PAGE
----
Posted by: episystechpubs | February 19, 2014

Editor’s Corner test

I feel pretty comfortable with most punctuation rules, but for some reason, the hyphen continues to rattle me. I’m thinking maybe some of you have the same mental block; so, today I’m going to share one tip about hyphens (there are quite a few more rules; this only gets us started).
Rule: Use hyphens for phrasal adjectives when the phrasal adjective is placed before the noun. (A phrasal adjective is simply a phrase—more than one word—that describes a noun.)
To explain this rule, I’ll give you an example from my not-too-distant past. I was recently in need of someone to repair my microwave, and I sent an email to my co-workers asking if anyone could provide a referral for a small appliance repairman. I got several responses asking just how small I wanted him to be and one asking what I had against tall repair women.
One of my mistakes was in the omission of the hyphen between “small” and “appliance.” As I mentioned, you need to hyphenate phrasal adjectives like “small-appliance,” “first-rate,” or “top-notch” when they precede a noun like “repairman.” The hyphen clears up any confusion about which words are working together.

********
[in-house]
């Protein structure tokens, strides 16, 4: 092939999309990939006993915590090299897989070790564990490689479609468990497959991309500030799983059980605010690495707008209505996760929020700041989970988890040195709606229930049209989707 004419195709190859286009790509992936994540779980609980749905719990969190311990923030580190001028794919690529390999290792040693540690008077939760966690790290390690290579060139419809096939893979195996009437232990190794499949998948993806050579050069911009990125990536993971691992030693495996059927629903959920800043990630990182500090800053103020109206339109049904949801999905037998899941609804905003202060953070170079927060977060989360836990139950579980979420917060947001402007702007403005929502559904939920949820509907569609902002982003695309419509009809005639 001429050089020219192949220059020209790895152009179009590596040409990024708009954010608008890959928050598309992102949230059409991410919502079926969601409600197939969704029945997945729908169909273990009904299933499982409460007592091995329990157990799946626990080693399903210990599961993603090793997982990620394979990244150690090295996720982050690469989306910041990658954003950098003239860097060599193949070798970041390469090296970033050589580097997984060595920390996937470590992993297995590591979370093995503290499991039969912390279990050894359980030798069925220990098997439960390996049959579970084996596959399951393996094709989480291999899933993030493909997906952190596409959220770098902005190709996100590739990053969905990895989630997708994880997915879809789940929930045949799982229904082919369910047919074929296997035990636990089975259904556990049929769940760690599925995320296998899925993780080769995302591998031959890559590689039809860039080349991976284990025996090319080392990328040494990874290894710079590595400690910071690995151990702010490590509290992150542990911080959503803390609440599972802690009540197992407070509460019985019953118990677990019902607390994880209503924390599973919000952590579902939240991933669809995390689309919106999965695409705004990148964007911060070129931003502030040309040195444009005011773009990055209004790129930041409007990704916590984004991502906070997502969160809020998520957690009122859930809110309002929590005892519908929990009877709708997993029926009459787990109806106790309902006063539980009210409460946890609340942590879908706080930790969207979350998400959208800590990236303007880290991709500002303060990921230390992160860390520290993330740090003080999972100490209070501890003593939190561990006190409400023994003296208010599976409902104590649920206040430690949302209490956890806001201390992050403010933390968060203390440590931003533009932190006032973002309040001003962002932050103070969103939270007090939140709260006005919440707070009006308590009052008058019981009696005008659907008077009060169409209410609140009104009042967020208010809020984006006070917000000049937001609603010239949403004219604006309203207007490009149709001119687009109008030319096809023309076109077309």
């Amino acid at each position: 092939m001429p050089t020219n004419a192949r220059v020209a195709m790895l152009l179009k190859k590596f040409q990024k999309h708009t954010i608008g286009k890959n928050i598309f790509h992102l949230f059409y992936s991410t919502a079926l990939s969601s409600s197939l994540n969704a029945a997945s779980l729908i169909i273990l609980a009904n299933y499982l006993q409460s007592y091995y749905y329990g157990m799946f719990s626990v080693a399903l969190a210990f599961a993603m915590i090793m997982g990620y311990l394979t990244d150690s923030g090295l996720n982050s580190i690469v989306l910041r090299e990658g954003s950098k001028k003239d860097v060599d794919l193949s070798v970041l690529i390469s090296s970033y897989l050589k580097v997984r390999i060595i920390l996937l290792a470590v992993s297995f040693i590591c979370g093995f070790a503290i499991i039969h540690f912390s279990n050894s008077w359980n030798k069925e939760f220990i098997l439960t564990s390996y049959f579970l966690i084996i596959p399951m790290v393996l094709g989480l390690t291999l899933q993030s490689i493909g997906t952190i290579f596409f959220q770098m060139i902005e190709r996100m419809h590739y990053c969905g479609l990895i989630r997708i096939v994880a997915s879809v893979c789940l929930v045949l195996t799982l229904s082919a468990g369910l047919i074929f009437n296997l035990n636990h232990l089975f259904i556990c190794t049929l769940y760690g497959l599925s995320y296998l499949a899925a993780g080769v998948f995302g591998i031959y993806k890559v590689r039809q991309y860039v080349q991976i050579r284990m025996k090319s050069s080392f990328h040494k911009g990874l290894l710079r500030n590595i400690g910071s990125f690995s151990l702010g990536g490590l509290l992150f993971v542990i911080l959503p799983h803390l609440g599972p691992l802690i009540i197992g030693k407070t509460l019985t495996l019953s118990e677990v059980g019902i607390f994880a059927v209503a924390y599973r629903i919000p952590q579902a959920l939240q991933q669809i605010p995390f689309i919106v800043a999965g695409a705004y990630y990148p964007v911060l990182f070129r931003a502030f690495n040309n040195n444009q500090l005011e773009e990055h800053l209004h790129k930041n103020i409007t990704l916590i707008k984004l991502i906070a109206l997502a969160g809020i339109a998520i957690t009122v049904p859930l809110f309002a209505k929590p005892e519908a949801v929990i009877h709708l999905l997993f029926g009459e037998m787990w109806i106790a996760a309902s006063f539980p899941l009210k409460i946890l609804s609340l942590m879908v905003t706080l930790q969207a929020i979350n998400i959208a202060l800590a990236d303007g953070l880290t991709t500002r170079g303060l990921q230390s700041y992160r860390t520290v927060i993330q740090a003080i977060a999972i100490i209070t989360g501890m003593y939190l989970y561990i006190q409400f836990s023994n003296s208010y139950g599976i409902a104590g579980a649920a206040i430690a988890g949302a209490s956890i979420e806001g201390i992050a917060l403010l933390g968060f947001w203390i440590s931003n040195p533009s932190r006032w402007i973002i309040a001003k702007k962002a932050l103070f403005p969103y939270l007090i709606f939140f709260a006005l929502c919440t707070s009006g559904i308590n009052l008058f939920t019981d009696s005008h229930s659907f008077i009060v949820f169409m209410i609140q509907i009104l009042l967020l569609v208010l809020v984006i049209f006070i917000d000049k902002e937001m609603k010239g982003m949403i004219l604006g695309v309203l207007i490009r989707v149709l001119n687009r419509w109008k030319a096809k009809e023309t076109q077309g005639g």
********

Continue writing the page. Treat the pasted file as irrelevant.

The other mistake was that I didn’t choose a gender-neutral term (like “repair person” or “technician”). Good old-fashioned public humiliation helped me to finally internalize this rule and reminded me to be even more conscientious about my word choice. I would thank my smart-alecky colleagues, but I’m still holding a grudge.

You can read more about this rule at the Grammarist website. Enjoy your day.

Donna Bradley Burcher | Technical Editor | Symitar®
8985 Balboa Ave. | San Diego, CA 92123 | Ph. 619.278.0432 | Ext: 765432

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